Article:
The Art of the Stall
I spend a lot of time with my clients talking about stalling. Stalling is part art and part science, and it’s definitely a skill you want in your toolbox.
To clarify, stalling is not procrastinating. Procrastinating is NOT doing something. You stall in order to DO something specific, and do it well.
You may want to stall if you need time to sort through your thoughts and reasoning. You got a job offer on a Thursday afternoon? Congratulations, and try, “I’d like to take the weekend to consider your offer and speak with my spouse. I will contact you on Monday.” And then, you contact the person on Monday with your answer – and your additional questions and/or requests.
You may also stall to let your emotional intensity come down if you are upset. You are in charge of your actions and responses, and you want to be proud of them. So rather than say something you’ll regret, sometimes you may need to create a gap by stalling in order to calm down. You might ask, “Could we talk about this tomorrow, please?” And yes, you will have to talk about it tomorrow.
Or, if you are a “yes” person, you might stall to buy yourself time to say a really nice “no.” It would look like this: “Let me think about that and get back to you on Tuesday.” Then you go back to the person on Tuesday and say, “I’m afraid I can’t help with that given my other priorities right now. I hope you’ll ask again if another opportunity to serve comes up in the future.”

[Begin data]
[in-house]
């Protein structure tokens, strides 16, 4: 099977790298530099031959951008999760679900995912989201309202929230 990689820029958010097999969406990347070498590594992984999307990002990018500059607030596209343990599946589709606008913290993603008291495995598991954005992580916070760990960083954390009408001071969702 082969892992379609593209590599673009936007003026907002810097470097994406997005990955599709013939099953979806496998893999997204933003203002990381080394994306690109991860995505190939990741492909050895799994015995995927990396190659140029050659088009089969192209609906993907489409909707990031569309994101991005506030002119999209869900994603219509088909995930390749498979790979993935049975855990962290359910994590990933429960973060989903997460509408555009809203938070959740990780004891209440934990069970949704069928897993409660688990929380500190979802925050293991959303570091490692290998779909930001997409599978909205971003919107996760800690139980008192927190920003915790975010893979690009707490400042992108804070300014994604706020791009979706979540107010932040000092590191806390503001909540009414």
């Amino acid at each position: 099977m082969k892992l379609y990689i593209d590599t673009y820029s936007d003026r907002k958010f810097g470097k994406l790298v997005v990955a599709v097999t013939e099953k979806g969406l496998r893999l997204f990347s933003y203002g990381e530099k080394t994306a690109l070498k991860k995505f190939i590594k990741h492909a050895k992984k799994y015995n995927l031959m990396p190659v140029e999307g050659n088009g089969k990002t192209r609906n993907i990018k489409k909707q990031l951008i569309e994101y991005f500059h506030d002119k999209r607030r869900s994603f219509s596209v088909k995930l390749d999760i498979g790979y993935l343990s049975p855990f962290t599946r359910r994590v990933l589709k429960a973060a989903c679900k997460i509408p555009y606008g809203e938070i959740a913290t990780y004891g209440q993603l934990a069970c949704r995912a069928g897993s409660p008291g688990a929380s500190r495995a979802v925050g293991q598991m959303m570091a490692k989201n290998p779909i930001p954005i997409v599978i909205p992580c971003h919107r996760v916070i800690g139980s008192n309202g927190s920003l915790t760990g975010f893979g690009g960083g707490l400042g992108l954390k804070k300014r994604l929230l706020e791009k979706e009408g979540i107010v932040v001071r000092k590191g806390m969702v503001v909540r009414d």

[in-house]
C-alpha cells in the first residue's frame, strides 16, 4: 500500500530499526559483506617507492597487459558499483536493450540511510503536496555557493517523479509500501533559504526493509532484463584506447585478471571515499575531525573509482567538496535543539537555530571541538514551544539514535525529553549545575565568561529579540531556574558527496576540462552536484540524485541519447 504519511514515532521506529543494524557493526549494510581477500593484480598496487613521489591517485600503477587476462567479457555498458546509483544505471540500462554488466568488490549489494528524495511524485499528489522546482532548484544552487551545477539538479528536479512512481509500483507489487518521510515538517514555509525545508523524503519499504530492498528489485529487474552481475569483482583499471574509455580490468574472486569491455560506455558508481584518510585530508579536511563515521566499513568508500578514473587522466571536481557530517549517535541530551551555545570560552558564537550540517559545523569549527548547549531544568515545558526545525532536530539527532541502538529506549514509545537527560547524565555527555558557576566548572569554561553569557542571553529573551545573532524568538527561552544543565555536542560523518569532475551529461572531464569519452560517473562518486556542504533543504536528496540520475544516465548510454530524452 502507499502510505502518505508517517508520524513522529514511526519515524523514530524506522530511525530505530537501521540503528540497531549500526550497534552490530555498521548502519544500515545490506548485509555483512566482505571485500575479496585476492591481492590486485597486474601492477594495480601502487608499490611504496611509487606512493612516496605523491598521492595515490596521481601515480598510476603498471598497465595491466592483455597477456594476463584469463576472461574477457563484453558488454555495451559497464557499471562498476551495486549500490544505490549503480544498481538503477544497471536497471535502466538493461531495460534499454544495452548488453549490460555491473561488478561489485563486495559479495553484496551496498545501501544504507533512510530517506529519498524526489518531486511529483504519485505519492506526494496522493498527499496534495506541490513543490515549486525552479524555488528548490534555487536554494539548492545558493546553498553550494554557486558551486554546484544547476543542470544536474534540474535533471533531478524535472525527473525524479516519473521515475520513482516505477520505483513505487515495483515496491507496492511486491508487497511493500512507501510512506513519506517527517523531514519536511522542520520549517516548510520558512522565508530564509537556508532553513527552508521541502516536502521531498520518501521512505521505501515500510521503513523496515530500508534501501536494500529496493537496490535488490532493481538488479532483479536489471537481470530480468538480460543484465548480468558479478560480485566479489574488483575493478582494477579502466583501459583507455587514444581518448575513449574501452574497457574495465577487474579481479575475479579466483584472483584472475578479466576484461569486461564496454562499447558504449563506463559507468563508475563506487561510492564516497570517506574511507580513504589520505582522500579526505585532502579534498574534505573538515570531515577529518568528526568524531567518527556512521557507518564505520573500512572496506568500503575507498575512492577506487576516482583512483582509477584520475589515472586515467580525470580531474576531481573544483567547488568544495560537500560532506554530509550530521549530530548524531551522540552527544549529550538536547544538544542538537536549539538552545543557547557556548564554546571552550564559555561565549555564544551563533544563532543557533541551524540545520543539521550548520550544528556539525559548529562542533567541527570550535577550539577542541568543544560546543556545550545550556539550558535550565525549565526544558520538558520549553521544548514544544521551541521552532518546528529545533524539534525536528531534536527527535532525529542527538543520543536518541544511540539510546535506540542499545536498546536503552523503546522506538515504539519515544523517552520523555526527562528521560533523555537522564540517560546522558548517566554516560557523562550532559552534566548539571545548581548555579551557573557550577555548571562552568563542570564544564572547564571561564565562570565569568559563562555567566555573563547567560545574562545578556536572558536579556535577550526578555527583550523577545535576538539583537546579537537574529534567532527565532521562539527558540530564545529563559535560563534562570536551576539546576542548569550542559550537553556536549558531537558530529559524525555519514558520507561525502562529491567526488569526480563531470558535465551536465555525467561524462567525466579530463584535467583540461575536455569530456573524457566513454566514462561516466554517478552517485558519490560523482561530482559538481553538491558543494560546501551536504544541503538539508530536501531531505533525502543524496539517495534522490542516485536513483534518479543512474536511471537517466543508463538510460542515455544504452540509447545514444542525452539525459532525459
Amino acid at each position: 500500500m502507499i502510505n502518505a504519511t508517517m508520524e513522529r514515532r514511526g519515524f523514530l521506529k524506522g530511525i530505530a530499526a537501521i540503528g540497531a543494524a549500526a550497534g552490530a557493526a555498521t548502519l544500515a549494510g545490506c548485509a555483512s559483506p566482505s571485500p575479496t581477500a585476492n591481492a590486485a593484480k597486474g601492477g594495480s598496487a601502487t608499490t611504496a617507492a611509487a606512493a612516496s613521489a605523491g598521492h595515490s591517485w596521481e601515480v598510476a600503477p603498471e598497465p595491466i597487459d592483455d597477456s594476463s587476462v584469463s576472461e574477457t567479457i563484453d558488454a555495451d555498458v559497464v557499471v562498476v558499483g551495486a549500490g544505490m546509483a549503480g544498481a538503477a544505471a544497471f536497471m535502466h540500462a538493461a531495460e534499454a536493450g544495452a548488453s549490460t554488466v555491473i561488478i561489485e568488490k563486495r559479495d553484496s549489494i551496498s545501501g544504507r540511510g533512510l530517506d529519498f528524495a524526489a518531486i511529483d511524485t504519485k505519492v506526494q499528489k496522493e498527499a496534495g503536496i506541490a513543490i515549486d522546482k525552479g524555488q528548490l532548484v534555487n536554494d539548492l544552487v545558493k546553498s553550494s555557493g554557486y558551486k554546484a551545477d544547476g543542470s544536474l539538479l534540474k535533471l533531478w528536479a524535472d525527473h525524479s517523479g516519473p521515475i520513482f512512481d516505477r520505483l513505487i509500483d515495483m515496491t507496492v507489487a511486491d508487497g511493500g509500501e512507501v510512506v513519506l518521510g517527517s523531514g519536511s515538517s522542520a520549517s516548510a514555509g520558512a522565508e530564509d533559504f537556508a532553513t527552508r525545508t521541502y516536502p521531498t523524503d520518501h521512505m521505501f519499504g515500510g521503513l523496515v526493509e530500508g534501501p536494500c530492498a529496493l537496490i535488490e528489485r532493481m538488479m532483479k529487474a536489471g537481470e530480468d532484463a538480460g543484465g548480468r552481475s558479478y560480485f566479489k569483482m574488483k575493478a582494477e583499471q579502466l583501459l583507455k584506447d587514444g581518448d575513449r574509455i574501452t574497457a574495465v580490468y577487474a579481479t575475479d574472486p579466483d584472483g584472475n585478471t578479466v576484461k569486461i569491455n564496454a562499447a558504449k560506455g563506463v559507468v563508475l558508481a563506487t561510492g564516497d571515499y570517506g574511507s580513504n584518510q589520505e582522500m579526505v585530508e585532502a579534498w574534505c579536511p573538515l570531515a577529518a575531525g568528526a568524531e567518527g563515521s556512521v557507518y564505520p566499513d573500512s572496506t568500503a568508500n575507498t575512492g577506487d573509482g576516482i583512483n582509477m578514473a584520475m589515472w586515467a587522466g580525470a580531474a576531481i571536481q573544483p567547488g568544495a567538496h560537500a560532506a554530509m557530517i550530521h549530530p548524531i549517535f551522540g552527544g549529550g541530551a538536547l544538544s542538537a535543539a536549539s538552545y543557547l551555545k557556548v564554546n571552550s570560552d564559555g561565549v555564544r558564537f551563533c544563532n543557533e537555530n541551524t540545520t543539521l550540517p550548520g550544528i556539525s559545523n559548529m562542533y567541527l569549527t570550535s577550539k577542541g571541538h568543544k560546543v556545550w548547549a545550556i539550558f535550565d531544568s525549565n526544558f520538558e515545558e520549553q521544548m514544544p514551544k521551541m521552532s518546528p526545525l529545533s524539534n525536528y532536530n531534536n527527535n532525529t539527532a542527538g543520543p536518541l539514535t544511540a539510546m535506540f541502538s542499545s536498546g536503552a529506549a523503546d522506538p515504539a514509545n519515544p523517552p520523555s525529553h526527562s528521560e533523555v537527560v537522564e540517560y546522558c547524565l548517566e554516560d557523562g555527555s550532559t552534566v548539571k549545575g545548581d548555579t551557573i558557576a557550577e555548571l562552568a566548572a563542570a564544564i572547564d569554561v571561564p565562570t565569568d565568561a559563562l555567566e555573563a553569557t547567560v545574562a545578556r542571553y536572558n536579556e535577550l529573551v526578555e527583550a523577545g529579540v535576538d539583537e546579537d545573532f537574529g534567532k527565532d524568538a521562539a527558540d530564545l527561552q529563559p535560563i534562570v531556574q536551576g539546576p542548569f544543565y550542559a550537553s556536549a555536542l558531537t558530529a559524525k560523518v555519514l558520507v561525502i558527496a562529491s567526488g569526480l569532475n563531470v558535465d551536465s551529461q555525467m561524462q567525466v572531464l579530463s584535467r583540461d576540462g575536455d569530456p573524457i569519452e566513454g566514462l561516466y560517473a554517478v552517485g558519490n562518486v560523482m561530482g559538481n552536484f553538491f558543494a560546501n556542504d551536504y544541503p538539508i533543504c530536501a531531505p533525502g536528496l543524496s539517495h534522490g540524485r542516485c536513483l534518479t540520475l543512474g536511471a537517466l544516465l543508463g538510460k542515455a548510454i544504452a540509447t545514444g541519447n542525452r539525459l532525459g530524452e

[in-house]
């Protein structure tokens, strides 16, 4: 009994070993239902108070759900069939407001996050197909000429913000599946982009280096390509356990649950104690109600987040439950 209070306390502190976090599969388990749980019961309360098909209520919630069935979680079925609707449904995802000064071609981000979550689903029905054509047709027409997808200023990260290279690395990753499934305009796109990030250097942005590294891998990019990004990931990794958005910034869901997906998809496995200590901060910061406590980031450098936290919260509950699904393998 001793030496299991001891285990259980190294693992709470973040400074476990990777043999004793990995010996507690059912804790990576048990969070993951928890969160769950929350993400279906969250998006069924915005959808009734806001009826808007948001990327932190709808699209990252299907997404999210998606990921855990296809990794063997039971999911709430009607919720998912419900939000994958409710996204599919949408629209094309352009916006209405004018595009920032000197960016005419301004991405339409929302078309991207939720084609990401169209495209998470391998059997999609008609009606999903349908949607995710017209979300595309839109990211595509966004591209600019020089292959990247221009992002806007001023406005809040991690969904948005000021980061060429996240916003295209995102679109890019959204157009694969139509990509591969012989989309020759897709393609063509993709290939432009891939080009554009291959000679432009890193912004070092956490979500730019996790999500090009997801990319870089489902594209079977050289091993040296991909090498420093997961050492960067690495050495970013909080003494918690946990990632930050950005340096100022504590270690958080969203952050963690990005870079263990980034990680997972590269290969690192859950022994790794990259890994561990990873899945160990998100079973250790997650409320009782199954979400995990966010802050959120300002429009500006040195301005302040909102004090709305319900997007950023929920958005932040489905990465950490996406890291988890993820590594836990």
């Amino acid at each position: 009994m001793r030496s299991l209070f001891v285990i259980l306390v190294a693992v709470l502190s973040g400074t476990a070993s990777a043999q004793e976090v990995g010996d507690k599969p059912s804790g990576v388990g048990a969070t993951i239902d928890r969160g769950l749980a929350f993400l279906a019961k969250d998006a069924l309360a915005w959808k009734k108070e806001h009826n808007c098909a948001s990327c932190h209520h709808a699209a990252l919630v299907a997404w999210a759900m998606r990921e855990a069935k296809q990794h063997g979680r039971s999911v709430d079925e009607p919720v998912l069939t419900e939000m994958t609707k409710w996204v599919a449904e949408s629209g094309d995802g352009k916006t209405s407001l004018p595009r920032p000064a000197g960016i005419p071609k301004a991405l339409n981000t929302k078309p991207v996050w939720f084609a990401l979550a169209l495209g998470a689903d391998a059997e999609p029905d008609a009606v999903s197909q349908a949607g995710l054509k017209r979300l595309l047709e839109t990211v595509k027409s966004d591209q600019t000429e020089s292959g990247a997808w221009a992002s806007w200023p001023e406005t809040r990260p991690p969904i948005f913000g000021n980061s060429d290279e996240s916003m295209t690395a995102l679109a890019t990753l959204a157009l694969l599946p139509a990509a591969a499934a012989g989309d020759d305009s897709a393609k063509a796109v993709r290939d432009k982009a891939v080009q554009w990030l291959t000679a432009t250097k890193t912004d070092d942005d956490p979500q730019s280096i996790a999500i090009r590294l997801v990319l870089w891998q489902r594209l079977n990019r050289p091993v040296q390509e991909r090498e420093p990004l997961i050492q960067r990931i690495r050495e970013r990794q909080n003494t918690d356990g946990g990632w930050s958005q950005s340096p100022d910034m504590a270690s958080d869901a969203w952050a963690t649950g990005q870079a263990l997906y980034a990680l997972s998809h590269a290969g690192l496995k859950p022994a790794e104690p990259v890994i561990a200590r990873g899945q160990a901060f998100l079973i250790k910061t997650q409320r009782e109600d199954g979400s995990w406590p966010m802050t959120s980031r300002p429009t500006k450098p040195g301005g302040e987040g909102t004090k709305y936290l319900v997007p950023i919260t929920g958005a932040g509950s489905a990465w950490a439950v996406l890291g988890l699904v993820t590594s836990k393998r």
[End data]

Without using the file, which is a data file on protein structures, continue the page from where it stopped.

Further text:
Note that in all cases you still have to talk to the person (i.e., ghosting someone is not an artful stall!). But what you’ve done is buy yourself time to give the other person the answer that you really want to give. The stall allows you to say no politely rather than agreeing to something that you don’t want to do. It gives you time to make sure that you can craft a calm answer you’ll be proud of tomorrow. And it gives you time to go back and ask more questions or ask for better compensation rather than just agreeing to a job you’re not sure about.
Where could you use the stall? What are those conversations that tend to catch you off guard or get you in trouble? What do you need to prepare in advance and practice in order to stall effectively the next time you’re in that situation?
p.s. Your comments are most welcome on this post at https://www.facebook.com/jenfrankcoaching